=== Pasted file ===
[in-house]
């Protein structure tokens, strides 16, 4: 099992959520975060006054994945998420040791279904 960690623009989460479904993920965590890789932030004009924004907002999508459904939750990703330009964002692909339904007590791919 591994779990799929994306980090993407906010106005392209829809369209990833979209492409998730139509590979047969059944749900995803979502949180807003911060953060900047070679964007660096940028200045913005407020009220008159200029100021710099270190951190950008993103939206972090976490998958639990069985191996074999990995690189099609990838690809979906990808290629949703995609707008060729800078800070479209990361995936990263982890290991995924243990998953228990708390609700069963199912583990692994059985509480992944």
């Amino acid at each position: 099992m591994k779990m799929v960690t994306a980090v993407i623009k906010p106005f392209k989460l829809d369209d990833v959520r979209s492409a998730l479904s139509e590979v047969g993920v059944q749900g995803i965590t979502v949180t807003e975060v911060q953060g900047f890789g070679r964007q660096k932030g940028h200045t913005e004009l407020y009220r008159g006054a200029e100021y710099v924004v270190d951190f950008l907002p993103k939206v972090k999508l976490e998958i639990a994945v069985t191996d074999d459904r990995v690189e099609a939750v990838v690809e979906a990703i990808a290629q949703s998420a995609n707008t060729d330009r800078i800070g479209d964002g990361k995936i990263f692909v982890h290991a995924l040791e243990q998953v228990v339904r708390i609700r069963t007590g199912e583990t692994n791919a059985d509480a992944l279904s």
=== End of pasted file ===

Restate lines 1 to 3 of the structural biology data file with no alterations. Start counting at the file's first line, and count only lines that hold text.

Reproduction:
[in-house]
């Protein structure tokens, strides 16, 4: 099992959520975060006054994945998420040791279904 960690623009989460479904993920965590890789932030004009924004907002999508459904939750990703330009964002692909339904007590791919 591994779990799929994306980090993407906010106005392209829809369209990833979209492409998730139509590979047969059944749900995803979502949180807003911060953060900047070679964007660096940028200045913005407020009220008159200029100021710099270190951190950008993103939206972090976490998958639990069985191996074999990995690189099609990838690809979906990808290629949703995609707008060729800078800070479209990361995936990263982890290991995924243990998953228990708390609700069963199912583990692994059985509480992944």
């Amino acid at each position: 099992m591994k779990m799929v960690t994306a980090v993407i623009k906010p106005f392209k989460l829809d369209d990833v959520r979209s492409a998730l479904s139509e590979v047969g993920v059944q749900g995803i965590t979502v949180t807003e975060v911060q953060g900047f890789g070679r964007q660096k932030g940028h200045t913005e004009l407020y009220r008159g006054a200029e100021y710099v924004v270190d951190f950008l907002p993103k939206v972090k999508l976490e998958i639990a994945v069985t191996d074999d459904r990995v690189e099609a939750v990838v690809e979906a990703i990808a290629q949703s998420a995609n707008t060729d330009r800078i800070g479209d964002g990361k995936i990263f692909v982890h290991a995924l040791e243990q998953v228990v339904r708390i609700r069963t007590g199912e583990t692994n791919a059985d509480a992944l279904s």